high turnover rate in construction industry
With the competition for top performing employees heating up, companies are looking for new ways to attract and retain their best employees. According to the Compensation Data annual survey of more than 5,300 employers, the total turnover rate was 17.6 percent this last year. The difference between the voluntary and total turnover rate was just 5.9 percent, which means most employees are leaving on their own accord.
While the voluntary and total turnover rates have changed little over the last two years, a recent report from Yahoo! HotJobs predicts those number will change in 2007. The study says nearly half of the 5,000 U.S. workers surveyed plan to search for a new job this year. Reasons for a switch included increased salary, potential for job growth and better benefits.
"To offset potential turnover, organizations should review their compensation packages to determine which aspects could be most desirable in attracting and retaining employees," said Amy Kaminski, manager of marketing programs for Compdata Surveys. "And, with pay increase budgets seeing little change over 00004000 the last several years, improved health insurance coverage and flexible schedules may be enough of an incentive to change positions."
Voluntary turnover rate varies by industry according to the Compensation Data survey. The hospitality industry had the highest, 19.9 percent, in 2006. They were followed closely by the real estate and construction industry, which had 15.5 percent voluntary turnover. Competitive pay and job shortages may have contributed to the high rate in health care, 15.1 percent. In comparison, utilities and the government had just 5.7 and 8.2 percent turnover.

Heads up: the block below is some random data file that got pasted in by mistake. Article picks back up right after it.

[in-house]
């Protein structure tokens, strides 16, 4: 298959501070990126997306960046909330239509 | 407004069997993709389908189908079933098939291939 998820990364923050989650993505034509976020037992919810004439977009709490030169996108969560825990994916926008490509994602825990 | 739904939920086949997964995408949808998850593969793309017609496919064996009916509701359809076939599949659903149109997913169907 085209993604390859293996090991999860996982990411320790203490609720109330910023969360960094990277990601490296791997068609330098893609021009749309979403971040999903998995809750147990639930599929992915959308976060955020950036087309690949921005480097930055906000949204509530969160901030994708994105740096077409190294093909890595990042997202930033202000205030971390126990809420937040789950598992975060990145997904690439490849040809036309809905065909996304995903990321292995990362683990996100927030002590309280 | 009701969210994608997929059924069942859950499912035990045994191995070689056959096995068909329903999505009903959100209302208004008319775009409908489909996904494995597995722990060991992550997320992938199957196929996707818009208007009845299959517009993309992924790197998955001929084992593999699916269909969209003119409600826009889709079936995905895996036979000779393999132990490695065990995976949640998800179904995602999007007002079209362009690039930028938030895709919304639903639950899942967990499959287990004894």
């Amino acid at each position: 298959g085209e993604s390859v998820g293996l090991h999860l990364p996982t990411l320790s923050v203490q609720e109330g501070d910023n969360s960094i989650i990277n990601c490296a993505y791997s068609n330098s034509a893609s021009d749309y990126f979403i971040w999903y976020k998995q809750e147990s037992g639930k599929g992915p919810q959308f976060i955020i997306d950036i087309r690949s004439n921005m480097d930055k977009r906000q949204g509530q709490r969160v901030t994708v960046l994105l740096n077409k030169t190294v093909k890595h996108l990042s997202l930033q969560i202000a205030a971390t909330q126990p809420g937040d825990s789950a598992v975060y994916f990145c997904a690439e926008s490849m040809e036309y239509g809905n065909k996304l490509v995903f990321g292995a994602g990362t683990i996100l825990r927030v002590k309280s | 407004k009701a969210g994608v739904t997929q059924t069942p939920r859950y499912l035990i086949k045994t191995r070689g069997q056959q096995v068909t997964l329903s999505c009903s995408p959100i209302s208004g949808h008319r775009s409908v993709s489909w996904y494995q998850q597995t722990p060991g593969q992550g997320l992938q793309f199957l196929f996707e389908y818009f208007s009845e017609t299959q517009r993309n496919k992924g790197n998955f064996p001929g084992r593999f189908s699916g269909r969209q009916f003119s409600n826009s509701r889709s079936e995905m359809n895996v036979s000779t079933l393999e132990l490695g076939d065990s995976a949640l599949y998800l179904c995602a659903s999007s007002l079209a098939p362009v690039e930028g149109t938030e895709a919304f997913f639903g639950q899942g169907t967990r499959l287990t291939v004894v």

Total turnover rates were high for some industries like hospitality with 31.8 percent, although this rate was down 3.1 percent from 2005. Real estate and construction had a total turnover rate of 26.9 percent, which is not surprising given the downward turn of the housing market. The distribution industry had a total turnover rate of 22.5 percent. Utilities and the government had low total turnover with 7.7 and 10.4 percent respectively.
About the Survey
Compensation Data 2006 contains data on 532 job titles ranging from entry-level to top executives. Information was collected on more than 6.3 million employees across the country. The results provide a comprehensive summary of pay data, benefits information and pay practices with an effective date of March 1, 2006.
Compdata Surveys is the nation’s leading compensation and benefits survey data provider. Data is collected annually from thousands of organizations across 39 states. Compdata Surveys has been providing accurate, reliable data at affordable prices to organizations from coast to coast since 1988. For further information about the compensation and benefits surveys, contact Lane Lyons at (800) 300-9570.
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